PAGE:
///After Summer Service

After Summer Service

 

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I have been traveling for the last week and have had the opportunity to interact with students and leaders from the other side of the country. In this process I also had to fly on 8 different airplanes. If you have ever been on a plane you know the “disembark” dance. The moment the wheels touch down, everyone sits forward in their seat in anticipation. Seatbelt light goes “off” and the masses stand, poised to run off the tin can that has just flown them to their destination. You wait, as the rows file in front of you. UNLESS. Of course you are too slow. Then you are left in the dust. There is approximately a two minute lag to get all of your stuff together and jump into the aisle without having to wait until everyone else gets off first.

It struck me this is a great example of what can happen with our students after our “summer service” experiences. We have attended work camps or missions groups. There was a planned “service” activity on the calendar. High School students now have a paper in hand to “sign off” on “volunteer hours.” However, my question is what are we doing to teach them serving in the day to day?

Here are other things I experienced on my trip:

  • A 79 year old woman who housed me and made me eggs and sausage every day, so that I could “speak to parents and youth workers.”
  • People who invited me to stay in their home, in the midst of crazy lives, taking time to talk with me and make sure I was well taken care of.
  • A group of people who went OUT of their way to accommodate some special dietary needs that I have.

Now I had also been invited in as an “expert” so perhaps they felt like they “had” to. Yet- here are some things I noticed these same leaders didn’t “have” to do:

  • Take the time out to help a friend move, when few others showed up.
  • Hang out with a hurting student and give her a little extra attention because she needs it right now.
  • Hand write me a map so I could have the “best, most scenic route” for my morning run.

It’s easy to teach our students service in events, program and dates on a calendar. What are we doing to go out of our way on a daily basis to show them how to serve and be selfless in the process? Putting yourself aside is easy when you know you only have to make it happen for a week or so. It’s much more complicated when it is a lifestyle. Yet, we have to ask do want to raise a generation that believes in the “cause” of the broken, oppressed, hurting, sick, poor and widows OR do we want to see them just love on their neighbors the way they love themselves?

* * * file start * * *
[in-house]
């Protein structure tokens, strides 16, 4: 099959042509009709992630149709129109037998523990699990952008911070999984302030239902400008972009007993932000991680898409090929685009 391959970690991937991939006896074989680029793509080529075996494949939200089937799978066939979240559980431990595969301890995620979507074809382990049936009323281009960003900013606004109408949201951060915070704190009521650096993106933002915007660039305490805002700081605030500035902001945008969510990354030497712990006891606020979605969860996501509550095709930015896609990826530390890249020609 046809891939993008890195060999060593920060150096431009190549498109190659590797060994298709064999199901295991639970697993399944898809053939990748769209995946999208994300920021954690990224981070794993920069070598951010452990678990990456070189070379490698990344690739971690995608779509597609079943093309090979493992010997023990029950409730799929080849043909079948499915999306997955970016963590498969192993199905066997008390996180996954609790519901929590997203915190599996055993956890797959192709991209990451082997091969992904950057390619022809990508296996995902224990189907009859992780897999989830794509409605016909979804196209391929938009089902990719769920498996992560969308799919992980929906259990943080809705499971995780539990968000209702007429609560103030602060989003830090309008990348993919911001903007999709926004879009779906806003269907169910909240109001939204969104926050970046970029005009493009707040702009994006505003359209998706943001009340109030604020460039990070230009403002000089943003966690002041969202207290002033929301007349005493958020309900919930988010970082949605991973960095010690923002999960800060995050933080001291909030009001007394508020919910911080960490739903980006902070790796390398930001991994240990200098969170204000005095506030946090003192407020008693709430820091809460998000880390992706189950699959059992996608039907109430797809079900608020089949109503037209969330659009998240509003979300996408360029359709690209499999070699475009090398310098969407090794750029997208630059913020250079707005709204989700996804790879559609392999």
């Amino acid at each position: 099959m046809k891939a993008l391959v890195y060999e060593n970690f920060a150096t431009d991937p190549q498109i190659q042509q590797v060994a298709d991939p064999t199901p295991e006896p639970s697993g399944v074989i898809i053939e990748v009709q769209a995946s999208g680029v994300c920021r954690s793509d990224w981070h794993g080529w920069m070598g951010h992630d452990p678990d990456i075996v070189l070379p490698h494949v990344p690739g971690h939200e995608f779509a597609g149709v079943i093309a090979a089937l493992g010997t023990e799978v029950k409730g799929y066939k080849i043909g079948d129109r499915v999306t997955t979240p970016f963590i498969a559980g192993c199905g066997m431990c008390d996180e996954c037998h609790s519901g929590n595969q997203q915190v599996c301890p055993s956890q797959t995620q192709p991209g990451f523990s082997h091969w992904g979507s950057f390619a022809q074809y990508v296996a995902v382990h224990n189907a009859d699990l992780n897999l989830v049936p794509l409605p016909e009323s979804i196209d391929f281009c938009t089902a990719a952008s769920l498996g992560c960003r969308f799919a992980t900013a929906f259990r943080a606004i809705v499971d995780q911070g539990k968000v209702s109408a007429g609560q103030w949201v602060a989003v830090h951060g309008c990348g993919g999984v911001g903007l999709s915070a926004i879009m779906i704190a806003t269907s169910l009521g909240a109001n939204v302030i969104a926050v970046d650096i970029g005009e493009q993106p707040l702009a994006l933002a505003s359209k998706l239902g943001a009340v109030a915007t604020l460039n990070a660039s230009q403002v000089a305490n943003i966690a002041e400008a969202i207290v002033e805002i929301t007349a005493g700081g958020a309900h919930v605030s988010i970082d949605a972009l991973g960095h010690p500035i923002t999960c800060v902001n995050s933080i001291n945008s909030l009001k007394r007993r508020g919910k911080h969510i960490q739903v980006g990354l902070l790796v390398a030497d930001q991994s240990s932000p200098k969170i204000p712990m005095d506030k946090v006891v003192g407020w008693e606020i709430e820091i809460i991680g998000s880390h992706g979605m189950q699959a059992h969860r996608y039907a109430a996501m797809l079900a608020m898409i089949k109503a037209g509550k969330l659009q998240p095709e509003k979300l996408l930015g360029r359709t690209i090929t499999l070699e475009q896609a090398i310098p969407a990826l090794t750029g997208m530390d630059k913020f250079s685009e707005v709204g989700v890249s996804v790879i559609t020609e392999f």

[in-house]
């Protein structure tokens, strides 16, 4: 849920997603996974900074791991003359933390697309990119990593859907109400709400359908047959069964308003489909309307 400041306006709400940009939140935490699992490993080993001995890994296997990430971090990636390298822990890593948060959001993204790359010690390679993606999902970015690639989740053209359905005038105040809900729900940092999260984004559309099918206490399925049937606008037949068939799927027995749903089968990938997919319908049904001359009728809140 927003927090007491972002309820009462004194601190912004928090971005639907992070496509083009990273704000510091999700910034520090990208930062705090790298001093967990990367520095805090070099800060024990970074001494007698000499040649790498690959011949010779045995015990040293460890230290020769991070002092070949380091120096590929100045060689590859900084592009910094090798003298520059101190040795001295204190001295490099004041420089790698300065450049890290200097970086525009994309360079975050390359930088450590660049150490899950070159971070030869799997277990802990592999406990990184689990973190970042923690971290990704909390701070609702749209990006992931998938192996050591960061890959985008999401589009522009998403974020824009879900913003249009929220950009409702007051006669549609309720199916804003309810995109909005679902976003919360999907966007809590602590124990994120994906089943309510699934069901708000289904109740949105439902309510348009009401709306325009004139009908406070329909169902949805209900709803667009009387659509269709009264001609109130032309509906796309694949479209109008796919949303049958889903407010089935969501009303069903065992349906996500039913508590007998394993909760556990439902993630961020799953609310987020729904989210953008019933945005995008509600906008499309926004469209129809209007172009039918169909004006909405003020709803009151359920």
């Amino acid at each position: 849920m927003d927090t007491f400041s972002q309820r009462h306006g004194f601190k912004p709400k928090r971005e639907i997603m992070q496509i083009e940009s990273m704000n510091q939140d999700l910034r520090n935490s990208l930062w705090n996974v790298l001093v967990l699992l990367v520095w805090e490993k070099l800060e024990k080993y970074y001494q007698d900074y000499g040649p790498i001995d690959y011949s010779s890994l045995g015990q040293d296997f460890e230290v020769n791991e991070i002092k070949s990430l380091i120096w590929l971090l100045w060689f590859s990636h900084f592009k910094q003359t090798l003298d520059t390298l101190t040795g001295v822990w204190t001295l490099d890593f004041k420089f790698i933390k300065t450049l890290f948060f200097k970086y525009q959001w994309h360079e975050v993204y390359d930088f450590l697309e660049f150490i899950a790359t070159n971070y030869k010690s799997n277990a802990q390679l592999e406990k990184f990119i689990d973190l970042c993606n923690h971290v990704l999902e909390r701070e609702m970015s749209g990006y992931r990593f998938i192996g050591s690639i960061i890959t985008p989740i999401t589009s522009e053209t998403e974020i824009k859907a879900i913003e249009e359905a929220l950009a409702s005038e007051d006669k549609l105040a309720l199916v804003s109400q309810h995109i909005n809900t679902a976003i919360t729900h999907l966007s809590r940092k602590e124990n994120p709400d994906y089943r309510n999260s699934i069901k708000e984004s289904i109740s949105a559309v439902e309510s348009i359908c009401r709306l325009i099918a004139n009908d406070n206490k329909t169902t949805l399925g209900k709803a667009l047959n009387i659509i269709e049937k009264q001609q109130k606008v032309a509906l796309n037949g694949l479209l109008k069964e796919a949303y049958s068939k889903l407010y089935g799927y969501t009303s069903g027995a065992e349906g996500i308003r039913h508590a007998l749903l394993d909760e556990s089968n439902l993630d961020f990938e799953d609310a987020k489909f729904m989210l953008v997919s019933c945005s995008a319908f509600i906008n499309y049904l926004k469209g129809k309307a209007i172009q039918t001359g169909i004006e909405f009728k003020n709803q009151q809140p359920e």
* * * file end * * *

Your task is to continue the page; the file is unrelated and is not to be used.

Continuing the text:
How do we make this happen?

Model it. When you don’t feel like it. Be the last out the door and ask a student to help you stack the chairs. Take an afternoon and sit with an elderly woman who just needs some company, and bring them with you. Hold the door for those in front of you, call the cashier by name, stop to help someone pick up something they drop (even when you are in a hurry), go to the back of the line when it’s your turn to be in the front. Think of others first when you don’t want to be second.

We can talk about service until the day is done. Yet, do we want to keep taking trips every summer or see some take ownership of becoming a servant?

What are you doing to bring the “servant” attitude back to school this Fall?

 

 

By | 2016-10-13T13:53:54+00:00 September 7th, 2014|Uncategorized|0 Comments

About the Author:

Leneita Fix is the Mission’s Coordinator for Urban Youth Impact and the co- creator and director of the “Own It” Initiative at Berean Christian School in West Palm Beach, Florida. One of her greatest joys is serving in ministry as a family with her husband, John, and four amazing children. Since all of her children are in their teen and young adult years she mocks often that she actually “lives with a youth group.” This has given her a passion to walk alongside other parents of teens, those who work with teens & teens themselves empowering everyday families to navigate the beautiful chaos of the everyday. Her career has been spent in camps, urban, suburban and rural family based ministry primarily in New Jersey, Virginia, and Florida. Her responsibilities have included Bible based program and ministry direction for children ages 5-18, curriculum writing, leadership training, recruiting, discipleship, resource creation and speaking to national audiences. She has authored several books for those who work with teens in a variety of landscapes her most recent being a book that helps parents of tweens and teens connect with their kids called, "The Beautiful Chaos of Parenting Teens: Navigating the Hardest Years You Will Ever Love”.

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